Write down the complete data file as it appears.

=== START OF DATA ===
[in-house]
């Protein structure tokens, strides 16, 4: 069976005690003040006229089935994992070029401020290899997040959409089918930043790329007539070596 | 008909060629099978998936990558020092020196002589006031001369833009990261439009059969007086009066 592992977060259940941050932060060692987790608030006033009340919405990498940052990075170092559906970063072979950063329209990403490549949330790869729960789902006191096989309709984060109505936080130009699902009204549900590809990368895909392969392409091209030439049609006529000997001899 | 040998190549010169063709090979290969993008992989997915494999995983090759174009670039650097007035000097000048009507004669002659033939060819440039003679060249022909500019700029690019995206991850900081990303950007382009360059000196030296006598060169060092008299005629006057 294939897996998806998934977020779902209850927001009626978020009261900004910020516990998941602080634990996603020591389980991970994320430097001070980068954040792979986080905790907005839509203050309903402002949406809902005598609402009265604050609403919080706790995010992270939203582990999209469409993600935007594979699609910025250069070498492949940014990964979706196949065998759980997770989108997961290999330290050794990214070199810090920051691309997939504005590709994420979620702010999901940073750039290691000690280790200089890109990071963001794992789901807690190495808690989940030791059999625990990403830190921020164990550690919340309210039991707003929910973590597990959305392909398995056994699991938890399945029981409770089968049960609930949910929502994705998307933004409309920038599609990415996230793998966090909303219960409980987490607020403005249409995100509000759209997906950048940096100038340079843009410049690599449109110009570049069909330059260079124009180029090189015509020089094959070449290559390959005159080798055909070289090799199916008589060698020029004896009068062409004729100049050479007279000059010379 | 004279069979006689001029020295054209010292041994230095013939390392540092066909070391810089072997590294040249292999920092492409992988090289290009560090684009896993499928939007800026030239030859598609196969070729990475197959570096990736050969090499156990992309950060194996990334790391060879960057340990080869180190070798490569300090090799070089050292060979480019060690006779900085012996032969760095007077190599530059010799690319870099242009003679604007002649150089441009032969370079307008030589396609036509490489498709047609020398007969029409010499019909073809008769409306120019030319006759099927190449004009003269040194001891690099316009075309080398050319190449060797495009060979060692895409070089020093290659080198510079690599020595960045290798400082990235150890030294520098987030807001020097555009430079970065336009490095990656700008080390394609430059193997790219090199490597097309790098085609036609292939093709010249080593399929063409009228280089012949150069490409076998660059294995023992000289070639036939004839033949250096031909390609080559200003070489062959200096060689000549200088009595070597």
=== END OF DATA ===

[in-house]
């Protein structure tokens, strides 16, 4: 069976005690003040006229089935994992070029401020290899997040959409089918930043790329007539070596 | 008909060629099978998936990558020092020196002589006031001369833009990261439009059969007086009066 592992977060259940941050932060060692987790608030006033009340919405990498940052990075170092559906970063072979950063329209990403490549949330790869729960789902006191096989309709984060109505936080130009699902009204549900590809990368895909392969392409091209030439049609006529000997001899 | 040998190549010169063709090979290969993008992989997915494999995983090759174009670039650097007035000097000048009507004669002659033939060819440039003679060249022909500019700029690019995206991850900081990303950007382009360059000196030296006598060169060092008299005629006057 294939897996998806998934977020779902209850927001009626978020009261900004910020516990998941602080634990996603020591389980991970994320430097001070980068954040792979986080905790907005839509203050309903402002949406809902005598609402009265604050609403919080706790995010992270939203582990999209469409993600935007594979699609910025250069070498492949940014990964979706196949065998759980997770989108997961290999330290050794990214070199810090920051691309997939504005590709994420979620702010999901940073750039290691000690280790200089890109990071963001794992789901807690190495808690989940030791059999625990990403830190921020164990550690919340309210039991707003929910973590597990959305392909398995056994699991938890399945029981409770089968049960609930949910929502994705998307933004409309920038599609990415996230793998966090909303219960409980987490607020403005249409995100509000759209997906950048940096100038340079843009410049690599449109110009570049069909330059260079124009180029090189015509020089094959070449290559390959005159080798055909070289090799199916008589060698020029004896009068062409004729100049050479007279000059010379 | 004279069979006689001029020295054209010292041994230095013939390392540092066909070391810089072997590294040249292999920092492409992988090289290009560090684009896993499928939007800026030239030859598609196969070729990475197959570096990736050969090499156990992309950060194996990334790391060879960057340990080869180190070798490569300090090799070089050292060979480019060690006779900085012996032969760095007077190599530059010799690319870099242009003679604007002649150089441009032969370079307008030589396609036509490489498709047609020398007969029409010499019909073809008769409306120019030319006759099927190449004009003269040194001891690099316009075309080398050319190449060797495009060979060692895409070089020093290659080198510079690599020595960045290798400082990235150890030294520098987030807001020097555009430079970065336009490095990656700008080390394609430059193997790219090199490597097309790098085609036609292939093709010249080593399929063409009228280089012949150069490409076998660059294995023992000289070639036939004839033949250096031909390609080559200003070489062959200096060689000549200088009595070597």